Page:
In the Advent wreath we see a sign of this transformation. The evergreens are a symbol of life, staying green when the other trees have lost their leaves in the midst of winter. When winter seems to look like death we bring in these boughs that remind us of life that will come out of what appears to be death. In the circular shape we see infinity. There is no beginning or ending to the circle, it is the shape of eternal life, the destination of our journey on earth, to come to dwell with our God who has no beginning or ending.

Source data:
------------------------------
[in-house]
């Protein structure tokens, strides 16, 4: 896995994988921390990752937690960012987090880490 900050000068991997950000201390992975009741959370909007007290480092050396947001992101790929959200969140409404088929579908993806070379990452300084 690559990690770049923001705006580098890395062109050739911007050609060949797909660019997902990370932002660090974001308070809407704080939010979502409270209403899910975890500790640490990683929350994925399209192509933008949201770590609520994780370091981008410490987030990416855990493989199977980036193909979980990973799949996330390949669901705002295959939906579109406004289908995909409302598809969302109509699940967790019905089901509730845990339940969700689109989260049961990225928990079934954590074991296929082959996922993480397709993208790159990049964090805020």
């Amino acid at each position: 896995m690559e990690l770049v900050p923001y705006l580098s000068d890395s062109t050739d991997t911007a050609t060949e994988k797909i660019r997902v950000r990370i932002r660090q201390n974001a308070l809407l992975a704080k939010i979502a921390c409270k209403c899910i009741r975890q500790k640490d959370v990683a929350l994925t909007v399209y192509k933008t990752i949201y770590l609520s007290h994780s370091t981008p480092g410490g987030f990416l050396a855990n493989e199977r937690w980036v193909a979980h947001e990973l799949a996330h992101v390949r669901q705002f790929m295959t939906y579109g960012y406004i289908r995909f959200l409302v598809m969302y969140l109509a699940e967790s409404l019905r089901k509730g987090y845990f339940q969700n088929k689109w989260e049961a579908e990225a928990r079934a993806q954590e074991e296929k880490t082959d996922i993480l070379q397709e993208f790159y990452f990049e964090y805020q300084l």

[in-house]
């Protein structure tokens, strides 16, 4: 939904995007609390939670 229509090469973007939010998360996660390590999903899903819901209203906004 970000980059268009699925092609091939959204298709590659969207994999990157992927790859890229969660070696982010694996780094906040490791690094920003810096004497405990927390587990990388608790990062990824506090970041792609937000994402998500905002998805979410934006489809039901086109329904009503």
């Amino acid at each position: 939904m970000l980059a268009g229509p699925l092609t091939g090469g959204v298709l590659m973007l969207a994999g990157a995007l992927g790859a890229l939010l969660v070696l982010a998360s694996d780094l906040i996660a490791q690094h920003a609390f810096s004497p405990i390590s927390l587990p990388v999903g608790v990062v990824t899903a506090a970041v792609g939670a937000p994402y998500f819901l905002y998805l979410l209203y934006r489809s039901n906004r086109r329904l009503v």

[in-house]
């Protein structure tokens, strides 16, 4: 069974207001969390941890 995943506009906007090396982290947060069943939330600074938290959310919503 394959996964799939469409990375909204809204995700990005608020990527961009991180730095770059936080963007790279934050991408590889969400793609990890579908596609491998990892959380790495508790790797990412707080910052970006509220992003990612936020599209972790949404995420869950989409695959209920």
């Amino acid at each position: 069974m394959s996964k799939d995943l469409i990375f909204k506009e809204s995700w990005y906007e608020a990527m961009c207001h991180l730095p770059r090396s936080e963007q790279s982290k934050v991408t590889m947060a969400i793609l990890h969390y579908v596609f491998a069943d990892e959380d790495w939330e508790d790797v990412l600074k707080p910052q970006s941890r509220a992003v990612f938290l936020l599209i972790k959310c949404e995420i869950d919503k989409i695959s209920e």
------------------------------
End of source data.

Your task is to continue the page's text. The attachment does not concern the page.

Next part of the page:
With the incense we are reminded of the “sweet smelling sacrifices” of the Hebrew Bible. Our sacrifice is prayer and praise as we give thanks to God and lift up our hopes and longing for the coming of Christ in our midst. The rising of the incense represents our prayers rising up to God.

And so each night we begin in silence, waiting and darkness. We wait for the light, for the Word of God to come in our hearts and lives, we wait for the promise of eternal life. As reflect in silence we wait patiently and create room for Christ to be born in our hearts that he may be born in our world.